Sayer Ji
Founder of GreenMedInfo.com

Subscribe to our informative Newsletter & get two FREE E-Books

Our newsletter serves 500,000 with essential news, research & healthy tips, daily.

Depression: 21st Century Solutions + The Dark Side of Wheat


Why You Don't See Ads on GreenMedInfo

Did you know that GreenMedInfo.com is 100% member supported? It is through your membership that we are able to add research content daily, provide thoughtful articles on groundbreaking health & wellness topics, and continue to educate and empower people on the science supporting natural healing.

Our website has always offered open access to our carefully curated research (and always will) but we recently made the decision to become completely advertisement free.

In order for us to continue, we need your support more than ever. Our memberships start at only $8.00 per month and provide you with enhanced content & features.

We appreciate you supporting our mission and sharing our passion!

For more information on becoming a member of GreenMedInfo.com, click here.

Abstract Title:

Vegetarian diet reduces the risk of hypertension independent of abdominal obesity and inflammation: a prospective study.

Abstract Source:

J Hypertens. 2016 Aug 10. Epub 2016 Aug 10. PMID: 27512965

Abstract Author(s):

Shao-Yuan Chuang, Tina H T Chiu, Chun-Yi Lee, Ting-Ting Liu, Chwen Keng Tsao, Chao A Hsiung, Yen-Feng Chiu

Article Affiliation:

Shao-Yuan Chuang

Abstract:

OBJECTIVES: A vegetarian diet may prevent elevation of blood pressures and lower the risk for hypertension through lower degrees of obesity, inflammation, and insulin resistance. This study investigated the association between a vegetarian diet and hypertension incidence in a cohort of Taiwanese adult nonsmokers and examined whether this association was mediated through inflammation, abdominal obesity, or insulin resistance (using fasting glucose as a proxy).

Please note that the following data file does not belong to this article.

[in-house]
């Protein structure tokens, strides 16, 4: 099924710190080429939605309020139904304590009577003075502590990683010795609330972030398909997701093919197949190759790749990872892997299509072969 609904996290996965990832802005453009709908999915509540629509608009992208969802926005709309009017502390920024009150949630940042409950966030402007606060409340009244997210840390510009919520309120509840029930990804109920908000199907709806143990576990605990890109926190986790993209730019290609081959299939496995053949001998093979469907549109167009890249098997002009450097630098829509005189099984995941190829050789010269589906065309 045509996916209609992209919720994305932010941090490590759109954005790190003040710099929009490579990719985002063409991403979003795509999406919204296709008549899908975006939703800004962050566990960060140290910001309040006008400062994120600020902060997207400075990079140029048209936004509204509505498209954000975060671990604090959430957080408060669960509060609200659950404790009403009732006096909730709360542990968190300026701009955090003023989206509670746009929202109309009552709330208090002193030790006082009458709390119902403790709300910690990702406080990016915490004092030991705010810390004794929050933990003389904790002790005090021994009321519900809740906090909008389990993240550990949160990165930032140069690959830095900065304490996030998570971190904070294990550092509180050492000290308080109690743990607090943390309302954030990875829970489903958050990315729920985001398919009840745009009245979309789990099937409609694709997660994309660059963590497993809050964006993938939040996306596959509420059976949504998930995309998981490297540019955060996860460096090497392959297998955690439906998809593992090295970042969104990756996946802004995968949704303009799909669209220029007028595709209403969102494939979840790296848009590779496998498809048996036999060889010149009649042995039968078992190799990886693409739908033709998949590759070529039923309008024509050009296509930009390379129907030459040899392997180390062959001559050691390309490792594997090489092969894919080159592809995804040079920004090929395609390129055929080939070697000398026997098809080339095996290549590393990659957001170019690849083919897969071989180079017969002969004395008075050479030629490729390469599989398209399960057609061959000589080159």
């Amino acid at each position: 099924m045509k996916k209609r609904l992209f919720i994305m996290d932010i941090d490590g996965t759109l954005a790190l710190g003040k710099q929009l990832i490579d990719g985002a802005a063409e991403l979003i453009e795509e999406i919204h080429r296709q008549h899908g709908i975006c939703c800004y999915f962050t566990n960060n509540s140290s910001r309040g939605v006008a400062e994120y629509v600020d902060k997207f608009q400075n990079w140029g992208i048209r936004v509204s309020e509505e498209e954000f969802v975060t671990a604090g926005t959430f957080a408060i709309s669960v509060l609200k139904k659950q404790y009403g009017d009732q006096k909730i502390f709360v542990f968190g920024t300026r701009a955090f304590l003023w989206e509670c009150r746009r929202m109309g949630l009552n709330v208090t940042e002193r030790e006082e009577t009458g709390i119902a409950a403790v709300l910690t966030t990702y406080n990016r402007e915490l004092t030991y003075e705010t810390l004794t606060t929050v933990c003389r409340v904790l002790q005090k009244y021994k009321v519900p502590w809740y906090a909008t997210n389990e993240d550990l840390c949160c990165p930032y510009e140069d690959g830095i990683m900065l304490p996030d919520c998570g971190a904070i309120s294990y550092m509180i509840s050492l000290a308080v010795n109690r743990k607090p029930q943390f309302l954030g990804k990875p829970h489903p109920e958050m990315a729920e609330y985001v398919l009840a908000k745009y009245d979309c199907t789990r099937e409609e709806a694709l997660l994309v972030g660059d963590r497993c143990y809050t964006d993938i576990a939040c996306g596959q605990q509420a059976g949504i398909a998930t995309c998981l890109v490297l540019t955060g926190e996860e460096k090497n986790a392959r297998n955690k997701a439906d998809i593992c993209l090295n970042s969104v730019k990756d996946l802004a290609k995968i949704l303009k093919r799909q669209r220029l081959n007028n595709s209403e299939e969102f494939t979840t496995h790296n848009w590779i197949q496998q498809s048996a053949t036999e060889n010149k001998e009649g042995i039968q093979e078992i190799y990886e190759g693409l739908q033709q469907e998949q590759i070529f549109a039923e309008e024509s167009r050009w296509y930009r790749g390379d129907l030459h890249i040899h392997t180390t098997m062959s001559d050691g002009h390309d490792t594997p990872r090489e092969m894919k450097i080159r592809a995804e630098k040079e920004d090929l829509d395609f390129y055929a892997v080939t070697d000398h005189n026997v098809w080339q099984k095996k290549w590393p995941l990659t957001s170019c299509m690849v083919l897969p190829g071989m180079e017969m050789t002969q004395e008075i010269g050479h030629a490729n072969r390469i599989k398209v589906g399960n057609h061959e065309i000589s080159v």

METHODS: This matched cohort study was from the 1994-2008 MJ Health Screening Database. Each vegetarian was matched with five nonvegetarians by age, sex, and study site. The analysis included 4109 nonsmokers (3423 nonvegetarians and 686 vegetarians), followed for a median of 1.61 years. The outcome includes hypertension incidence, as well as SBP and DBP levels. Regression analysis was performed to assess the association between vegetarian diet and hypertension incidence or future blood pressure levels in the presence/absence of potential mediators.

RESULTS: Vegetarians had a 34% lower risk for hypertension, adjusting for age and sex (odds ratio: 0.66, 95% confidence interval: 0.50-0.87; SBP: -3.3 mmHg, P < 0.001; DBP: -1.5 mmHg, P < 0.001). The results stay statistically significant after further adjustment for C-reactive protein, waist circumference, and fasting glucose (odds ratio: 0.72, 95% confidence interval: 0.55-0.86; SBP: -2.4 mmHg, P < 0.05; DBP: -1.1 mmHg, P < 0.05). The protective association between vegetarian diet and hypertension appeared to be consistent across age groups.

CONCLUSION: Taiwanese vegetarians had lower incidence of hypertension than nonvegetarians. Vegetarian diets may protect against hypertension beyond lower abdominal obesity, inflammation, and insulin resistance.

Study Type : Human Study

Print Options


Key Research Topics

Sayer Ji
Founder of GreenMedInfo.com

Subscribe to our informative Newsletter & get two FREE E-Books

Our newsletter serves 500,000 with essential news, research & healthy tips, daily.

Depression: 21st Century Solutions + The Dark Side of Wheat

This website is for information purposes only. By providing the information contained herein we are not diagnosing, treating, curing, mitigating, or preventing any type of disease or medical condition. Before beginning any type of natural, integrative or conventional treatment regimen, it is advisable to seek the advice of a licensed healthcare professional.

© Copyright 2008-2018 GreenMedInfo.com, Journal Articles copyright of original owners, MeSH copyright NLM.